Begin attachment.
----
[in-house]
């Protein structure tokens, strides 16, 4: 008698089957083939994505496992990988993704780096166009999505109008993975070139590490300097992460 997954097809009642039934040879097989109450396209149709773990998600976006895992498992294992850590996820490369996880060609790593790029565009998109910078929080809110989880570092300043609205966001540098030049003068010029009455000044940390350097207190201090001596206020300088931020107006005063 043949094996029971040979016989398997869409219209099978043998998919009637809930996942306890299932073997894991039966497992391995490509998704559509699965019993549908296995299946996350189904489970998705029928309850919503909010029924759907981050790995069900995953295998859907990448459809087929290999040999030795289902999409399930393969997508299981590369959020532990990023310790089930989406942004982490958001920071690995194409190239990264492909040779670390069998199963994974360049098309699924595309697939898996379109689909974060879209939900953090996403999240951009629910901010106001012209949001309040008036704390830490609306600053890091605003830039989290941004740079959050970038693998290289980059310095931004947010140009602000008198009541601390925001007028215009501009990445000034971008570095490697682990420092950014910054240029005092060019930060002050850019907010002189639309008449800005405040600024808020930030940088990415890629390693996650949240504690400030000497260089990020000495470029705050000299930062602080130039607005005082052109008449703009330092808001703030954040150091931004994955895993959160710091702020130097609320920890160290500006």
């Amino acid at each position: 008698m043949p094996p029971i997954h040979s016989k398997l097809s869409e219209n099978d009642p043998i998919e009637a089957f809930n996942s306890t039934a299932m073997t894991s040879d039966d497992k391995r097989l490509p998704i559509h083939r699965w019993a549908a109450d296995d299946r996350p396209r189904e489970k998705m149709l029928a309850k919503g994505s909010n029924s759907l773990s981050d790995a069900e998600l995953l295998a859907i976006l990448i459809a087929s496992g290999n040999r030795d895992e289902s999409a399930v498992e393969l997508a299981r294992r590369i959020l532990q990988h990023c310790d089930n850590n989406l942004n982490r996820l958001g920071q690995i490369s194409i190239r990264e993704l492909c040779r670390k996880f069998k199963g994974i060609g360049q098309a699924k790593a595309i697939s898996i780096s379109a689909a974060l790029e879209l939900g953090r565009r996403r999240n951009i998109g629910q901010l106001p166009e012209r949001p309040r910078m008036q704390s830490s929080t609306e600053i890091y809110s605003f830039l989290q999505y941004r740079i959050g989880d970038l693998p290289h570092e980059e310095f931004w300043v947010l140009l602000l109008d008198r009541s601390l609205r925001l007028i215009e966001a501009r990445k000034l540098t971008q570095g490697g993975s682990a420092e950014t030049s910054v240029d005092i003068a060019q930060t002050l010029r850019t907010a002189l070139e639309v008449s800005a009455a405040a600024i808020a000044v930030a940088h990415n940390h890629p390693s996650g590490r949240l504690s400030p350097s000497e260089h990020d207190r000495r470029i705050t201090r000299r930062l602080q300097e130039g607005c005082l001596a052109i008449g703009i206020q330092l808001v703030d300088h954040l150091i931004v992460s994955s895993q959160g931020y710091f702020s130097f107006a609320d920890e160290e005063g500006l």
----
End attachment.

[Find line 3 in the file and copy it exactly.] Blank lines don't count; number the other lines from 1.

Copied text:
């Amino acid at each position: 008698m043949p094996p029971i997954h040979s016989k398997l097809s869409e219209n099978d009642p043998i998919e009637a089957f809930n996942s306890t039934a299932m073997t894991s040879d039966d497992k391995r097989l490509p998704i559509h083939r699965w019993a549908a109450d296995d299946r996350p396209r189904e489970k998705m149709l029928a309850k919503g994505s909010n029924s759907l773990s981050d790995a069900e998600l995953l295998a859907i976006l990448i459809a087929s496992g290999n040999r030795d895992e289902s999409a399930v498992e393969l997508a299981r294992r590369i959020l532990q990988h990023c310790d089930n850590n989406l942004n982490r996820l958001g920071q690995i490369s194409i190239r990264e993704l492909c040779r670390k996880f069998k199963g994974i060609g360049q098309a699924k790593a595309i697939s898996i780096s379109a689909a974060l790029e879209l939900g953090r565009r996403r999240n951009i998109g629910q901010l106001p166009e012209r949001p309040r910078m008036q704390s830490s929080t609306e600053i890091y809110s605003f830039l989290q999505y941004r740079i959050g989880d970038l693998p290289h570092e980059e310095f931004w300043v947010l140009l602000l109008d008198r009541s601390l609205r925001l007028i215009e966001a501009r990445k000034l540098t971008q570095g490697g993975s682990a420092e950014t030049s910054v240029d005092i003068a060019q930060t002050l010029r850019t907010a002189l070139e639309v008449s800005a009455a405040a600024i808020a000044v930030a940088h990415n940390h890629p390693s996650g590490r949240l504690s400030p350097s000497e260089h990020d207190r000495r470029i705050t201090r000299r930062l602080q300097e130039g607005c005082l001596a052109i008449g703009i206020q330092l808001v703030d300088h954040l150091i931004v992460s994955s895993q959160g931020y710091f702020s130097f107006a609320d920890e160290e005063g500006l």